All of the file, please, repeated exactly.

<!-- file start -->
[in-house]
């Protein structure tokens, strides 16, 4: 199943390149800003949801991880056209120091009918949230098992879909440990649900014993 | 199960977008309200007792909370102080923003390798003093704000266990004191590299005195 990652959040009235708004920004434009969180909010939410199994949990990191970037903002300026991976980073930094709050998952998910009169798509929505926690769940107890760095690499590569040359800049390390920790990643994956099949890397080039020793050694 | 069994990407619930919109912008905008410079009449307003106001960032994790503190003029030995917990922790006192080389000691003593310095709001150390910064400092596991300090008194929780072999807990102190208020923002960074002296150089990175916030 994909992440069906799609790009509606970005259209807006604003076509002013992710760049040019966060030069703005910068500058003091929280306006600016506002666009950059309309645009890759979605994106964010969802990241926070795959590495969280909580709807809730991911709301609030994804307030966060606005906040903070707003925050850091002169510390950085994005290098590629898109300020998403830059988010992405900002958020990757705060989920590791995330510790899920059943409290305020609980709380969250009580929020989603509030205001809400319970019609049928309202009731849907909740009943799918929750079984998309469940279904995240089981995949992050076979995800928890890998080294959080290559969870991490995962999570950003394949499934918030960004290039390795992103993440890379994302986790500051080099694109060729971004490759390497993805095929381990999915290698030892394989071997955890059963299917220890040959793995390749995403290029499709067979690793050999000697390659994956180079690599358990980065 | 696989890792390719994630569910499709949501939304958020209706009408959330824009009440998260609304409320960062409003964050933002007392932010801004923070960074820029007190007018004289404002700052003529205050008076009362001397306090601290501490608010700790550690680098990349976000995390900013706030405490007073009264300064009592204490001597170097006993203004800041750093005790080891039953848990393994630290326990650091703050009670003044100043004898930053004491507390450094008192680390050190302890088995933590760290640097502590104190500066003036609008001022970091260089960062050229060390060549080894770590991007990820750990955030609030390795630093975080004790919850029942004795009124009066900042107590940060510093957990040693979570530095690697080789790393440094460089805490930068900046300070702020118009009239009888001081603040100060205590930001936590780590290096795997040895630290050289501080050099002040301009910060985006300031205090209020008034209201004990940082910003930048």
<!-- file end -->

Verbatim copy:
[in-house]
């Protein structure tokens, strides 16, 4: 199943390149800003949801991880056209120091009918949230098992879909440990649900014993 | 199960977008309200007792909370102080923003390798003093704000266990004191590299005195 990652959040009235708004920004434009969180909010939410199994949990990191970037903002300026991976980073930094709050998952998910009169798509929505926690769940107890760095690499590569040359800049390390920790990643994956099949890397080039020793050694 | 069994990407619930919109912008905008410079009449307003106001960032994790503190003029030995917990922790006192080389000691003593310095709001150390910064400092596991300090008194929780072999807990102190208020923002960074002296150089990175916030 994909992440069906799609790009509606970005259209807006604003076509002013992710760049040019966060030069703005910068500058003091929280306006600016506002666009950059309309645009890759979605994106964010969802990241926070795959590495969280909580709807809730991911709301609030994804307030966060606005906040903070707003925050850091002169510390950085994005290098590629898109300020998403830059988010992405900002958020990757705060989920590791995330510790899920059943409290305020609980709380969250009580929020989603509030205001809400319970019609049928309202009731849907909740009943799918929750079984998309469940279904995240089981995949992050076979995800928890890998080294959080290559969870991490995962999570950003394949499934918030960004290039390795992103993440890379994302986790500051080099694109060729971004490759390497993805095929381990999915290698030892394989071997955890059963299917220890040959793995390749995403290029499709067979690793050999000697390659994956180079690599358990980065 | 696989890792390719994630569910499709949501939304958020209706009408959330824009009440998260609304409320960062409003964050933002007392932010801004923070960074820029007190007018004289404002700052003529205050008076009362001397306090601290501490608010700790550690680098990349976000995390900013706030405490007073009264300064009592204490001597170097006993203004800041750093005790080891039953848990393994630290326990650091703050009670003044100043004898930053004491507390450094008192680390050190302890088995933590760290640097502590104190500066003036609008001022970091260089960062050229060390060549080894770590991007990820750990955030609030390795630093975080004790919850029942004795009124009066900042107590940060510093957990040693979570530095690697080789790393440094460089805490930068900046300070702020118009009239009888001081603040100060205590930001936590780590290096795997040895630290050289501080050099002040301009910060985006300031205090209020008034209201004990940082910003930048």